75km Round Lantau Swim

Overall, with all what we went through for 3 days, I can reasonably say that we have been extremely lucky and everything has gone surprisingly well. Apart from a few chaffing here and there, we have had nothing dramatic to report. The biggest mishap since Wednesday occurred on day 1, when in the dark of the boat I used anti-fungus cream instead of toothpaste to brush my teeth.

That was until this morning…

4:45am, wake-up call for a 6am swim start. We had prepared all our gear and food the night before, so we were ready on time, contrary to Friday. The scenario was the same as the day before: swim as much distance as possible before the tide turns and stops us. We finished our food one hour before jumping into the water so we did not feel sluggish at all this time. The sky boded for an incredible sunrise, as we were swimming into the sun on a gorgeous day.

After 20′ of looking for my rhythm, I started to think that this time, I couldn’t feel my left shoulder that had been bothering since the beginning. Good sign I thought. Then, suddenly, coming from nowhere, I felt as if I had pinched a nerve right there, in my infamous left shoulder. I stopped immediately, taken by surprise by the sharpness of the pain. Immediately, my mind went from first gear to fifth gear, bracing and churning the most alarming and worrying thoughts it can create. All the readings about rotator cuffs pain that affect swimmers for life, the fact that it sometimes never heals, that I will not be able to finish this awesome challenge… an overwhelming wave of nonsense started to drain my energy out of the actual swimming. After a few minutes, a dull pain had replaced the sharp sting, as I changed my stroke to avoid repeating the same movement. I tried all the techniques I could think about, modifying my stroke in any possible ways, but the pain would not subside.

It took me probably 30′ to stabilise the mind’s whirlpool of disastrous thoughts, by then I had fallen rather deep into the pain cave. We endurance junkies have quite an unusual relationship with pain: we look for it, we embrace it, we love it because it makes us feel more alive. Because we know that if we overcome it, we will be stronger, or faster. It boosts our confidence and our ego. It makes awesome stories for Facebook and provide hot topics for diners with friends. We are quite proud to be separated from the common mortals on this. Some people from outside even define us as ‘the pain community’.

It is not that obvious and straight, though. There is ‘good pain’ and ‘bad pain’. The good pain is the one triggered by effort, like the acid lactic in the legs, the heart pounding during a sprint, the smashed leg after a 35k long run. And then, there is bad pain, the one indicating injury in the making, or injury already there.

Then pain does not have to be suffering. If you accept pain and embrace it, make it yours, and you don’t become an agitated and torn toy in its hand, you won’t suffer. You register the pain -“OK, here you are, I was expecting you, and, in a sense, welcome to my world”, you take the time to check if you can handle it, and then you get to the next level of pain, voluntarily, by going faster or harder, or just by going on with what you are doing, in the case of extreme endurance sports where continuing is a pain in itself. Experience shows that pain that is not injury will either disappear, or become more dull, therefore more tolerable, if you persist.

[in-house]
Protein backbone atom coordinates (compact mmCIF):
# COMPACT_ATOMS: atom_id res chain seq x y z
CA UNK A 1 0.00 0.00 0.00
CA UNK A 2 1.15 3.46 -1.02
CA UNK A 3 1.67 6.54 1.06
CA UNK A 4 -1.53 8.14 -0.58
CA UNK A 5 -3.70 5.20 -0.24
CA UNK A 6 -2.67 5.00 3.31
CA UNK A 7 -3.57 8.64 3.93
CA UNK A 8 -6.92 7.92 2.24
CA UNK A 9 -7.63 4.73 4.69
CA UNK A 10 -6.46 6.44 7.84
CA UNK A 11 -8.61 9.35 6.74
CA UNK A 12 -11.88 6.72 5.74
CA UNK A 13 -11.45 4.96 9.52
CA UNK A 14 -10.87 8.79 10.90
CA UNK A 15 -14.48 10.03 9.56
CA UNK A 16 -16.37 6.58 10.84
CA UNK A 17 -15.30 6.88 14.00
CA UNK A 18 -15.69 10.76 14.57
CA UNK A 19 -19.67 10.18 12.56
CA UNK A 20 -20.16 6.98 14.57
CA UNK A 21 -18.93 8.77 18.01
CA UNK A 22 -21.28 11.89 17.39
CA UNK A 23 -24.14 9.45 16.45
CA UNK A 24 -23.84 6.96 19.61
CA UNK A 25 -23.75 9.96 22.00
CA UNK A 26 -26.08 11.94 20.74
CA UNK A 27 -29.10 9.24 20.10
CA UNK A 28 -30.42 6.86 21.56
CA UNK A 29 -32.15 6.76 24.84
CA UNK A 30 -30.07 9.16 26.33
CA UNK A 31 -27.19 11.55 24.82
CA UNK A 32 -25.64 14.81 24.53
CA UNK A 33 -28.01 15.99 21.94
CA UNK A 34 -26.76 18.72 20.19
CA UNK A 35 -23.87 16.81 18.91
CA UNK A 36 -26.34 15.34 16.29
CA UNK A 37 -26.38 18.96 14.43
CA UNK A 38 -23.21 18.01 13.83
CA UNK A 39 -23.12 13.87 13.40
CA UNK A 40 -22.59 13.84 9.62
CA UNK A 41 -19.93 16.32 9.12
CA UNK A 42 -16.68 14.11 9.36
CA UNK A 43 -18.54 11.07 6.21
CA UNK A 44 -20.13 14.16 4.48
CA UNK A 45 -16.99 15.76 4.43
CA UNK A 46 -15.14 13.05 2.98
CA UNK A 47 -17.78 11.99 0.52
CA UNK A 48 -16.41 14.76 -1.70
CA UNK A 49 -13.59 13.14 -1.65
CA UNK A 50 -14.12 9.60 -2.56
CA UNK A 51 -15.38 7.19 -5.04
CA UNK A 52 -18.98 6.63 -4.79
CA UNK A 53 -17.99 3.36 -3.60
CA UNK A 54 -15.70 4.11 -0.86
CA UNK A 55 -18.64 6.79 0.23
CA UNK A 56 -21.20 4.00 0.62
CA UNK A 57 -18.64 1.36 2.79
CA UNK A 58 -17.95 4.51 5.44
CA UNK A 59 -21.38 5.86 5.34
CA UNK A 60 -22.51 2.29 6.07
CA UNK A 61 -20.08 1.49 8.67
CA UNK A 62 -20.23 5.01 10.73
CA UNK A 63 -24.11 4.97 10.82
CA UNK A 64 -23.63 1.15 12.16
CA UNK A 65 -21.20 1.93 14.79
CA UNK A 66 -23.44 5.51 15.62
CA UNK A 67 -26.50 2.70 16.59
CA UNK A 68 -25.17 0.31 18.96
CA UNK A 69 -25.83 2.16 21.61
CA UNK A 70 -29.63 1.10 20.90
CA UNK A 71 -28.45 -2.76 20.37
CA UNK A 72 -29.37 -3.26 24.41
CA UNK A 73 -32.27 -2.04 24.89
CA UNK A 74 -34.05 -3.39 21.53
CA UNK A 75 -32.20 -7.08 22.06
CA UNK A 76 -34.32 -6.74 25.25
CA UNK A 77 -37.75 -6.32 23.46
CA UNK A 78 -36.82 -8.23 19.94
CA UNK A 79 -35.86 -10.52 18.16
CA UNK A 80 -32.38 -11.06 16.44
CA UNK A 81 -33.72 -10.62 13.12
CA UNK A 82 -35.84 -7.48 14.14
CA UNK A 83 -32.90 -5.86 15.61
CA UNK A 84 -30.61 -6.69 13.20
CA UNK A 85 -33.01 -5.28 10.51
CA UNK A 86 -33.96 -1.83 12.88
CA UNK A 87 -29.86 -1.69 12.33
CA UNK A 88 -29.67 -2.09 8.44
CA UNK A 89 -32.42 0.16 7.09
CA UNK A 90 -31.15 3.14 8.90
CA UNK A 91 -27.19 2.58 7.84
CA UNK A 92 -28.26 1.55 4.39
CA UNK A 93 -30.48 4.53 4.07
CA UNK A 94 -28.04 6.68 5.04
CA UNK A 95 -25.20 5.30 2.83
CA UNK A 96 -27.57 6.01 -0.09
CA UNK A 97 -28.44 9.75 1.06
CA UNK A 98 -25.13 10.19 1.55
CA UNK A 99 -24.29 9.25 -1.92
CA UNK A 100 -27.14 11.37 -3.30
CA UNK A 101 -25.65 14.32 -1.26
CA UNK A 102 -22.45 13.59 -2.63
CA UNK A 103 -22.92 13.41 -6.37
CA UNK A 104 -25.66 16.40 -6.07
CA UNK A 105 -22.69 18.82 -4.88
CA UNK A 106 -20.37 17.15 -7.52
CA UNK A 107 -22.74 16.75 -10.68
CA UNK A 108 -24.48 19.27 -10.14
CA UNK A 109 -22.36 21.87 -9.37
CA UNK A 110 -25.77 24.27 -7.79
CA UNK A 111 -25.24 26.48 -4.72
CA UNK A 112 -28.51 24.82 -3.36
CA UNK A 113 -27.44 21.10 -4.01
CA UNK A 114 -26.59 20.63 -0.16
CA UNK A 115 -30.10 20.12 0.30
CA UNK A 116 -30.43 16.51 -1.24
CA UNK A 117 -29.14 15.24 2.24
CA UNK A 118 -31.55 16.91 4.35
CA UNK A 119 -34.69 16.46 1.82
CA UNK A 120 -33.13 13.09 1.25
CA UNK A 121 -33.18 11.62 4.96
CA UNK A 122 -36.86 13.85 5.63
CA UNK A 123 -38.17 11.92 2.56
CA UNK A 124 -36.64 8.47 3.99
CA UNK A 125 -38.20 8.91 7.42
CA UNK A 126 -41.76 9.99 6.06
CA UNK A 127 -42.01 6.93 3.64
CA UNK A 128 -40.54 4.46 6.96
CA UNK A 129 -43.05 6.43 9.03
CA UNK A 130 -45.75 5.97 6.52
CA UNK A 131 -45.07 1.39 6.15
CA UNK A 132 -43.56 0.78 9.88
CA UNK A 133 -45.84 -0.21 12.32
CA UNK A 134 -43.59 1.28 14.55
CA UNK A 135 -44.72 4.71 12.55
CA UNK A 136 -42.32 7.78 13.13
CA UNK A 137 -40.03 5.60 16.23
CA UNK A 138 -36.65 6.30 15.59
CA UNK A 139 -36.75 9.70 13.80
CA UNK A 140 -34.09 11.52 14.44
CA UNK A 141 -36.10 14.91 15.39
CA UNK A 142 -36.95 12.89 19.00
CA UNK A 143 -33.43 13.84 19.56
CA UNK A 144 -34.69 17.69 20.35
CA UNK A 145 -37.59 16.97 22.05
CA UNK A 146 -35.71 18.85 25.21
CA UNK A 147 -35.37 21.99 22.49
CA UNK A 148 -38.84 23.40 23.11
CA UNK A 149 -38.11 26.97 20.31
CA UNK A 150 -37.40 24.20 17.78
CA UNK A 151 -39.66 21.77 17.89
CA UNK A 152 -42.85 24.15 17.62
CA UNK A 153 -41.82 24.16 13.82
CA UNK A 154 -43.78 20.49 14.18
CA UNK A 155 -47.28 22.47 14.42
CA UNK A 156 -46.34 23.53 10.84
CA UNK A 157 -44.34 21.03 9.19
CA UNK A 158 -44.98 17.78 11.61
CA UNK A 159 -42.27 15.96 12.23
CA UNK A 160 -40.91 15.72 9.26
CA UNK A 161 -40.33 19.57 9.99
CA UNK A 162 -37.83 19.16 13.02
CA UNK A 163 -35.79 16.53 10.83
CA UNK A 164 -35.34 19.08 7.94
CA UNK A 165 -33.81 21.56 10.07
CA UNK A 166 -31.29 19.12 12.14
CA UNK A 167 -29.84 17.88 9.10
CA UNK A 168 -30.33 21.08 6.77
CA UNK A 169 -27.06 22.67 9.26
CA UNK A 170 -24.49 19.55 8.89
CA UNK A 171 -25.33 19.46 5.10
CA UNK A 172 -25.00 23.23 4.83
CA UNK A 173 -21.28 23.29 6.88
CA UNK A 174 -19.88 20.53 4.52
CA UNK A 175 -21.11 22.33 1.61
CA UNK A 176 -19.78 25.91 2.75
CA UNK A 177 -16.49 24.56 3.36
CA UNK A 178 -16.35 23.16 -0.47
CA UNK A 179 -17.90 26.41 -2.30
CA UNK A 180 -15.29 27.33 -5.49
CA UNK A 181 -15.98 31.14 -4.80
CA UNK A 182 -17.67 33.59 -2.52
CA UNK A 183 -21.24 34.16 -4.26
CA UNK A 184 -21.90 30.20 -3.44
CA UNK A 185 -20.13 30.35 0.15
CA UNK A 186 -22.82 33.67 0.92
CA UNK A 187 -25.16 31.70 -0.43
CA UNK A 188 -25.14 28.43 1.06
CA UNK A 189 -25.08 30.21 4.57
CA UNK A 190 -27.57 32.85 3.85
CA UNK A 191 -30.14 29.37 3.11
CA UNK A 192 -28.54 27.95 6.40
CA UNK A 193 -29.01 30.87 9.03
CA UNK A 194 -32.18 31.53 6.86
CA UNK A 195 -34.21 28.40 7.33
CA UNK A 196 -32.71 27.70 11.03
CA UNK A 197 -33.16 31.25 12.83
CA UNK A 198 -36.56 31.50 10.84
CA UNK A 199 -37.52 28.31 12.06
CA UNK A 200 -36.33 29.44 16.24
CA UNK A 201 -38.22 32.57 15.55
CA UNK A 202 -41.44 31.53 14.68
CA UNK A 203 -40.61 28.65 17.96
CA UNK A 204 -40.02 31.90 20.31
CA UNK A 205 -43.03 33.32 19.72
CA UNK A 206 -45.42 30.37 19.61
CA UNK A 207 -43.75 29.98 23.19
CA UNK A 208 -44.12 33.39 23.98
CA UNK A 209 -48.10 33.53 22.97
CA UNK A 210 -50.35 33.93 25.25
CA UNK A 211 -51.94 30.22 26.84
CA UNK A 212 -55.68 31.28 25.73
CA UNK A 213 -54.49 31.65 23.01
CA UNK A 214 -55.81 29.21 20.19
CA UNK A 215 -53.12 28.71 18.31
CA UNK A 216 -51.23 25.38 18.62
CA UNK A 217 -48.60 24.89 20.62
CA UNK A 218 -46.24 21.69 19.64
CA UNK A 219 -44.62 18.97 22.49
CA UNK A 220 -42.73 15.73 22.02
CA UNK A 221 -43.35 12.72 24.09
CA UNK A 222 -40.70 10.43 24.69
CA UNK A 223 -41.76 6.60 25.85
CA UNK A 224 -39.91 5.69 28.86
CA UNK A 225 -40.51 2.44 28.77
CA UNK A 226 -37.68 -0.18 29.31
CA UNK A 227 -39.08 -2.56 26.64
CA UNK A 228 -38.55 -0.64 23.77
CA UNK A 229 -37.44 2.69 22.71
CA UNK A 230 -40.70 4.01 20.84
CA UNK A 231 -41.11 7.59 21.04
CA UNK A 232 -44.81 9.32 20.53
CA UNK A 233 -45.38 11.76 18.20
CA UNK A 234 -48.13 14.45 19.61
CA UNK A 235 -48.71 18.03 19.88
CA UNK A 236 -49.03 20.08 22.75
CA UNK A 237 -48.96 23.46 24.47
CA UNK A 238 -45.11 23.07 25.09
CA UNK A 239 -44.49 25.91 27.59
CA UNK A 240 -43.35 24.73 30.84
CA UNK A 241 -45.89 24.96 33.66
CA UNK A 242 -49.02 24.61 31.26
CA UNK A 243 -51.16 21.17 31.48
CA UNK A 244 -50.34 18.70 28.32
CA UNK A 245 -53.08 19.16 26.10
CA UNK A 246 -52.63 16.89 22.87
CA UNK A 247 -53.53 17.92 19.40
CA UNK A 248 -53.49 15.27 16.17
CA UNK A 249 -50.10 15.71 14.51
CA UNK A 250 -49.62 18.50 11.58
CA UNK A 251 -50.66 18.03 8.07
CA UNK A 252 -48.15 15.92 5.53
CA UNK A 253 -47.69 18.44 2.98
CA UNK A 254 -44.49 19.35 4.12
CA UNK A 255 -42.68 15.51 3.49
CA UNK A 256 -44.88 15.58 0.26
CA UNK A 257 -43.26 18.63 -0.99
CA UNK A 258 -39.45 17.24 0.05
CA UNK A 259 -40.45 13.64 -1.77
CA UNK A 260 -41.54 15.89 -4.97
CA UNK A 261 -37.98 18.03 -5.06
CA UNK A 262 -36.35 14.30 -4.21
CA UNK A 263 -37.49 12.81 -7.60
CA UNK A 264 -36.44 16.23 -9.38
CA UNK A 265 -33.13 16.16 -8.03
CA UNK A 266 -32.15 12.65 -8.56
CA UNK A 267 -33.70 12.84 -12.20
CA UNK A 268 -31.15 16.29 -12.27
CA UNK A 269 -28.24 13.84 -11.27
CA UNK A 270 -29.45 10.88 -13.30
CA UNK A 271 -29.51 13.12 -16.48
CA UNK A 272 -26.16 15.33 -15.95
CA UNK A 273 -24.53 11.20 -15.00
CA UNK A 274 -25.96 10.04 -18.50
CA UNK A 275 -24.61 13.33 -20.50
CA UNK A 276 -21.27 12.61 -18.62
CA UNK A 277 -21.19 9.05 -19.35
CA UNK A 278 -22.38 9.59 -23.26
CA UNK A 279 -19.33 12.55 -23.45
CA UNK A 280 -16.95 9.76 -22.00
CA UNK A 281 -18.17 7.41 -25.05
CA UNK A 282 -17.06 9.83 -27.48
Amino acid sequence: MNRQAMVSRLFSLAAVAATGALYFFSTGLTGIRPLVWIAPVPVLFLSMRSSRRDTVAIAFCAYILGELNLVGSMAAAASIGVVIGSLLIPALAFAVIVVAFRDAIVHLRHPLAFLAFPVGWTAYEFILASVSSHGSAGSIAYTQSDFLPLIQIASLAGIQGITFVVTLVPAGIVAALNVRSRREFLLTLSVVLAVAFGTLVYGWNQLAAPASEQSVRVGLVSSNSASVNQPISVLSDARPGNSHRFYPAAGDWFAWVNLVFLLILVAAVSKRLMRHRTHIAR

So here I was, one hour into the swim, deeply entrenched into the pain cave, but at least managing, more or less, to avoid suffering. The sun was getting higher into the sky, offering us the most wonderful present, mirroring itself into the flat sea. The swim today was about crossing two bays, and we were finishing the first crossing, swimming further from shore as any other moment. This seemed to be the quietest place on the planet, no noise, no wind, no wave, nobody apart from us.

It didn’t last long though, as the ferries suddenly started to disrupt this perfect world. Ferries to Macau on the right (the hovercraft) and on the left (the Cotai jets), creating big waves and stress for our kayakers. The waves were so big at times that we kind of lost our way and ended up in the corridor of the Cotai jets… Not good, and scary. Each wave was disrupting my delicate balance and was creating strain on my shoulder. I noted that Bruce was not in top shape either, as his stops for nutrition, normally lasting 2′, started to last longer, up to 10′. I was enjoying the rest, I needed it. All this pain and unusual swim stroke was paying its toll, sucking up a lot of energy, more than normally.

The second bay was all of the same, and I was getting stiffer and stiffer. Finally we reached 13k, and that gave me a boost. Still, my watch was indicating that the tide change was coming… And it changed. The Chimawan peninsula messy pass was rolling us all over the place, and we were getting slower and slower. Just like yesterday, we had to stop due to our incapacity to move anymore. 15.3k, in the bag.

Tomorrow is another day and nobody knows what will happen. Everything that has been done so far means nothing to the ocean, we’ll start from scratch so we’d better muster all our remaining reserves of energy for the last push.


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Olivier Baillet

Olivier is a reformed banker, proud father of two and founder of Beyond The Line, the endurance sports coaching and consulting company. Olivier is known both as an athlete who has been completing ultra-endurance feats and as an endurance sport coach who has been coaching one on over over 140 executives (to date) to reach their sports objectives. Olivier also does speaking engagements and loves to share about his life journey and experiences.


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